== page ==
Tightening the belt before dinner
- November 4, 2008 7:32 AM |
- By Jessica Wong
by Jessica Wong, CBCNews.ca
With the daily onslaught of negative news about global economies, it's understandable that the average Canadian has belt-tightening on the brain. And as we take stock of where in our daily lives we can cut back, be more prudent financially and find savings, we inevitably come around to the dinner table.
A re-occurring theme in blogs and columns of late is making more economical food choices. Most aren't proposing anything radical and new. Actually, what many propose is a return to tried and true habits from leaner times of yore. For instance:
- Eating in more and brown bagging your lunch (an obvious move).
- Buying bulk, no name goods and avoiding expensive goods like soda.
- Freezing, preserving and generally making meals from scratch.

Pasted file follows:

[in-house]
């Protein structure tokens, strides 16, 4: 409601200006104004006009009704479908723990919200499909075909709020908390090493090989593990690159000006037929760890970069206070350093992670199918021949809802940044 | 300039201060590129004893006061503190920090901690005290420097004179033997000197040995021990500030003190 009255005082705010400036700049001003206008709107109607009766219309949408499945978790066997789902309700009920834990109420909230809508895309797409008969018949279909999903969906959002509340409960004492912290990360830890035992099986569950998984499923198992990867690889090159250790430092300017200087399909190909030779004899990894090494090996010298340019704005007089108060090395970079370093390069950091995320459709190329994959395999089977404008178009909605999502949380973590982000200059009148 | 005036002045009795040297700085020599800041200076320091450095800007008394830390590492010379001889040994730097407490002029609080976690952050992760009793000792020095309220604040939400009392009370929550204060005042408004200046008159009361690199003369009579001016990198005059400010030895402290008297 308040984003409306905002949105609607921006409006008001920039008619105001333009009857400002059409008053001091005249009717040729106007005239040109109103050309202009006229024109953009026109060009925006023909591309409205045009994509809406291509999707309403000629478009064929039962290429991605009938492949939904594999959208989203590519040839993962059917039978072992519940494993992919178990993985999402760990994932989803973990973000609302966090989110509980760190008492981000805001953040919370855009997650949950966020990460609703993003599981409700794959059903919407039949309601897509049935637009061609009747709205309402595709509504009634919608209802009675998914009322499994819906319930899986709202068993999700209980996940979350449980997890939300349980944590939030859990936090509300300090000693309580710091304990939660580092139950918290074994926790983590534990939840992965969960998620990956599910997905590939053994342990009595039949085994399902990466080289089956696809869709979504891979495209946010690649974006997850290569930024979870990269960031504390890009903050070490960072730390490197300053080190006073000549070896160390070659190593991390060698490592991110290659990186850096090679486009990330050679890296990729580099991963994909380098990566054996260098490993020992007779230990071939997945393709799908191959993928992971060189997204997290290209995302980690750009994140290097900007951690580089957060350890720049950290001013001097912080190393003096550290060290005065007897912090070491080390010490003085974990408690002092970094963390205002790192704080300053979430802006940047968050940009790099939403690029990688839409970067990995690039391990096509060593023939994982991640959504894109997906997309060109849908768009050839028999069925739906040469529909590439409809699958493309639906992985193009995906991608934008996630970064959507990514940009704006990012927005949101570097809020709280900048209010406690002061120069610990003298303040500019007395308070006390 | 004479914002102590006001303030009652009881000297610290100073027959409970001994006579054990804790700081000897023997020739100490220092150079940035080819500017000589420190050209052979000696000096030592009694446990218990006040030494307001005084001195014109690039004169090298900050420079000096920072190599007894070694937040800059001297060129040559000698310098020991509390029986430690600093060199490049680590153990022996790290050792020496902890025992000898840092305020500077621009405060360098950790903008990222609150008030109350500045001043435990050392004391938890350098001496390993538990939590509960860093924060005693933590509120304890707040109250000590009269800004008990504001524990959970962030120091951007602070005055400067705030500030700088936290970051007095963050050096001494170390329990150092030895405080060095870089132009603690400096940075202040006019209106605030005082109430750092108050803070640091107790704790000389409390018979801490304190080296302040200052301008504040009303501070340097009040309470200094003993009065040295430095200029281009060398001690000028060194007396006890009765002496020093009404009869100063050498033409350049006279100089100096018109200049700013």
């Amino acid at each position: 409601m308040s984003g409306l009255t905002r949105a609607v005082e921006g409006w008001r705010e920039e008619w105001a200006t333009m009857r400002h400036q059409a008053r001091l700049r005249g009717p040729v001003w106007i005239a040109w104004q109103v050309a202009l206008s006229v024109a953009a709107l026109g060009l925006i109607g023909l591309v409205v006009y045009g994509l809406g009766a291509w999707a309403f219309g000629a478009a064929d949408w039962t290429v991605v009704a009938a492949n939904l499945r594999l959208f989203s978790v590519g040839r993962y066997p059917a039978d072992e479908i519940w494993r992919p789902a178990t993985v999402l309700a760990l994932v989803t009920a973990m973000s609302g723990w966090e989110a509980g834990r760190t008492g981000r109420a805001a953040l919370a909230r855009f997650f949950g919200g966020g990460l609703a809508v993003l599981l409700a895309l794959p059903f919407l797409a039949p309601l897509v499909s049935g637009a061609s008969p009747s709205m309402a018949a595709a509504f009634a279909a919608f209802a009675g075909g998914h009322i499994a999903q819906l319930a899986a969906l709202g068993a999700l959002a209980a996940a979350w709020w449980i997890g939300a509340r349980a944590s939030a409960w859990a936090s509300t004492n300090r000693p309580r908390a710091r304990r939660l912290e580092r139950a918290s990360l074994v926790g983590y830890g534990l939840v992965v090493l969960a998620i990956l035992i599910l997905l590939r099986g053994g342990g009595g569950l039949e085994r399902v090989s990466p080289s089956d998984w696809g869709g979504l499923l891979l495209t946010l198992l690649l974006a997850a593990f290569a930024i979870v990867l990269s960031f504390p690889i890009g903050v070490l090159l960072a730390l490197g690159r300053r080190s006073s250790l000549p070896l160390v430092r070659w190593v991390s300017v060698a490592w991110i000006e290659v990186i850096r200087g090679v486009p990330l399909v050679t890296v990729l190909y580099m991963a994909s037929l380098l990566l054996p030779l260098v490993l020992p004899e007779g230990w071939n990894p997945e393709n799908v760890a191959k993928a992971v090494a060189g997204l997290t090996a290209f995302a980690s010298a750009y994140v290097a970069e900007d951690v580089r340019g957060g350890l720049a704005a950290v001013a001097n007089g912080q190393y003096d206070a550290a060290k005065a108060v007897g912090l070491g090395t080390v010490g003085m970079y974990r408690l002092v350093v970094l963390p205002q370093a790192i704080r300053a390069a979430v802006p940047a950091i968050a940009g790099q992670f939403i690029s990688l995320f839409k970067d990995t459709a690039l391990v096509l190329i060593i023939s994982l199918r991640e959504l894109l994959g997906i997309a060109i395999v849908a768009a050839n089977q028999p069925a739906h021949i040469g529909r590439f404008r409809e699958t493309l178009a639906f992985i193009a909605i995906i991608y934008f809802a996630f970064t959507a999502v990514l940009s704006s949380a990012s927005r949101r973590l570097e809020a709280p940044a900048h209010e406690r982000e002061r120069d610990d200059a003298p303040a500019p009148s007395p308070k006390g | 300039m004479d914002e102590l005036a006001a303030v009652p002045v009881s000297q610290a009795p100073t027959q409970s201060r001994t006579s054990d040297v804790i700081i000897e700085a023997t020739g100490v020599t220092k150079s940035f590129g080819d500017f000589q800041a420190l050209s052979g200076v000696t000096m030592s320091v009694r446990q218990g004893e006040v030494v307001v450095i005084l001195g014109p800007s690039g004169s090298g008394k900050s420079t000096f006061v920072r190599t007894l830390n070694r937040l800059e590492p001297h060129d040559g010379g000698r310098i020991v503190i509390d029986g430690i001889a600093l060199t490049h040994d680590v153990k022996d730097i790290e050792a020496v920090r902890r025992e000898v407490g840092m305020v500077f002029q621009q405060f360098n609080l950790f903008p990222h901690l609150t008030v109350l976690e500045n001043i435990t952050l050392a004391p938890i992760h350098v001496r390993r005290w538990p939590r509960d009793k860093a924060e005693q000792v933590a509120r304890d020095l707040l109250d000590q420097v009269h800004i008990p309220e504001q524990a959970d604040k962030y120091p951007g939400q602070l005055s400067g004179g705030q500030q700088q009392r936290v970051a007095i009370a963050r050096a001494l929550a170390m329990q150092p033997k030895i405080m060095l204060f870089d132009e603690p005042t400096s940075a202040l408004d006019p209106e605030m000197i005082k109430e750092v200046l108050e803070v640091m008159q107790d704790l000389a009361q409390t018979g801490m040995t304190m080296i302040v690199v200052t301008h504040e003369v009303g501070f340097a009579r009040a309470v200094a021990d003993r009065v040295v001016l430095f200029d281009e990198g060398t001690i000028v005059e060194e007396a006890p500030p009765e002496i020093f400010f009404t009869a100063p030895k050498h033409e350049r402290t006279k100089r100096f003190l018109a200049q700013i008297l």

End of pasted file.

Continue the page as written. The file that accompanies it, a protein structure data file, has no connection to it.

- Shopping less frequently but planning out meals ahead of time.
- Cutting back on meat.
Personally, I've been paying more attention to using up everything in my fridge and pantry: from dinner remains and those pesky lone veggies pushed to the back of the crisper to the cans, bottles and jars littering my shelves.
Four slices of steak from one meal added to day-old rice and chopped up Chinese greens turn into a different take on fried rice. Cornmeal, bacon bits and the last dregs of a carton of whole milk become savory muffins. Macaroons emerge from some egg whites I had kicking around, mixed with an "I didn't know I still had this" bag of coconut.
Are you changing your food habits, or returning to more thrifty ones, in the midst of the current economic climate? What are your best tips for saving cash in the kitchen?
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